The leadership structure also consists of member banks whereby approximately 38 percent of the total commercial banks are members. Approximately 17,000 depository financial institutions are also incorporated in the Federal Reserve System (Wells). The Federal Open Market Committee is also part of the Federal Reserve System leadership, and it is tasked with the formulation of policy that helps in maintaining price stability as well as economic growth. The Advisory Councils are part of the reserve system, and there are three namely the Consumer Advisory Council, the Federal Advisory Council as well as the Thrift Institutions Advisory Council. The figure below shows the Federal Reserve System is structured.

Monetary Supply Tools

One of the tools utilized by the Federal Reserve to operate the monetary supply is the open market operations with the New York District Bank bearing the responsibility of selling the securities for the government to the public (;D’arista). When the federal wants to increase the reserves, it directs the NY Bank to buy the securities and when the need arises to decrease the reserves the bank is instructed to sell the securities. The buying and selling of government securities helps in regulating the federal funds rate.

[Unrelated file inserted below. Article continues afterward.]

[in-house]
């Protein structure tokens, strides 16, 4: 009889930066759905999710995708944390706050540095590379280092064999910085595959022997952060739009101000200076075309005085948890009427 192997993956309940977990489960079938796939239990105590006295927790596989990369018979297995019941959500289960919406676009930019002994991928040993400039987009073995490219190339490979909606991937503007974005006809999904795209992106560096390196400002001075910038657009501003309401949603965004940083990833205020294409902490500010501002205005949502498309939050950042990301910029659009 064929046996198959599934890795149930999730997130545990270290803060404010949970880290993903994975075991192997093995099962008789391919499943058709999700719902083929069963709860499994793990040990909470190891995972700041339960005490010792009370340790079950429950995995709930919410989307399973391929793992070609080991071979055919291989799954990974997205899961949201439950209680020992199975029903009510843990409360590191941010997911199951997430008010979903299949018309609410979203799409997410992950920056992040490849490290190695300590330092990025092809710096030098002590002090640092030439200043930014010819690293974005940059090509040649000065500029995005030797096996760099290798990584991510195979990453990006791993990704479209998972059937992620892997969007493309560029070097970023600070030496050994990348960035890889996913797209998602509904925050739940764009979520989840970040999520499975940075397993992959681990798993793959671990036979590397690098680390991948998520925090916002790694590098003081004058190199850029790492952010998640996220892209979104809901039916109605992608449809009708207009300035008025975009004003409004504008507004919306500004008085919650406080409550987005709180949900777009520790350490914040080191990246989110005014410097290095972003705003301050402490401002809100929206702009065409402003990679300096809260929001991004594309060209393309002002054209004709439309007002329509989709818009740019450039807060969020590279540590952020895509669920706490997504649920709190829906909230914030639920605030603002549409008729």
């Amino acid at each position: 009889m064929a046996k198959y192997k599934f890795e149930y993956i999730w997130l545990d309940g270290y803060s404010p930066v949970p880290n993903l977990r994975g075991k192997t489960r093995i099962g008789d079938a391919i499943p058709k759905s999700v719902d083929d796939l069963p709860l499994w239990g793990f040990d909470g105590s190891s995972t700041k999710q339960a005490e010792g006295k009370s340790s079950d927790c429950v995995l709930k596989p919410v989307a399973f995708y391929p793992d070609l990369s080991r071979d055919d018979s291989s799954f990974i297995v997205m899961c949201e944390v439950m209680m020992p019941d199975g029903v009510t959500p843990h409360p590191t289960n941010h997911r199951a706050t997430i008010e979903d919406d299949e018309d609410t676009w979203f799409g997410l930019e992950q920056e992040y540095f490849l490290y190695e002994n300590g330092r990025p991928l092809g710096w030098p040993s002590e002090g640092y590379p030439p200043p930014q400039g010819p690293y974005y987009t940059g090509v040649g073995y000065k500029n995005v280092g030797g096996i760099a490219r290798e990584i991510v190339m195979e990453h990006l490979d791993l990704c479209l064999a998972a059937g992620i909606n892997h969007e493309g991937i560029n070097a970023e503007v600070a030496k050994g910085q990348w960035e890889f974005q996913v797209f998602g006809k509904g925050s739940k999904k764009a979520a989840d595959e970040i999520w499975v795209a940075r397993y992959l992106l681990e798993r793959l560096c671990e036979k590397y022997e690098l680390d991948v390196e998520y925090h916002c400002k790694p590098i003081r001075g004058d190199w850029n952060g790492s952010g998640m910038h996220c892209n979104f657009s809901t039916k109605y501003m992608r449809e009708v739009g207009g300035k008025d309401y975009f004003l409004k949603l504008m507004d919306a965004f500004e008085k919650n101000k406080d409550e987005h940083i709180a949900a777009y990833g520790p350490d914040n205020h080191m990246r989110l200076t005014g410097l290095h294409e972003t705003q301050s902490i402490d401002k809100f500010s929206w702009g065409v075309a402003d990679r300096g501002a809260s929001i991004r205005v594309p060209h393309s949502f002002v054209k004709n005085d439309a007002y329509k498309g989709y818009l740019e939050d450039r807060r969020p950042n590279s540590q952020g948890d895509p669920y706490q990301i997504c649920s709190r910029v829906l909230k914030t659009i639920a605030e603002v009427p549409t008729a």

The second tool used to operate the monetary supply is the discount rate which is changed to commercial banks for short loans (D’arista). When the Federal Reserve’s loans funds to a commercial bank at a discount it can adjust the supply of money. If an increase in supply is required, they react by decreasing the rate of discount. This move motivates the banks to obtain money from the Reserve rather than from themselves. On the contrary,   if they require to reduce the supply of money the discount rates are hiked to discourage the banks from borrowing from the reserve but instead borrow from one another.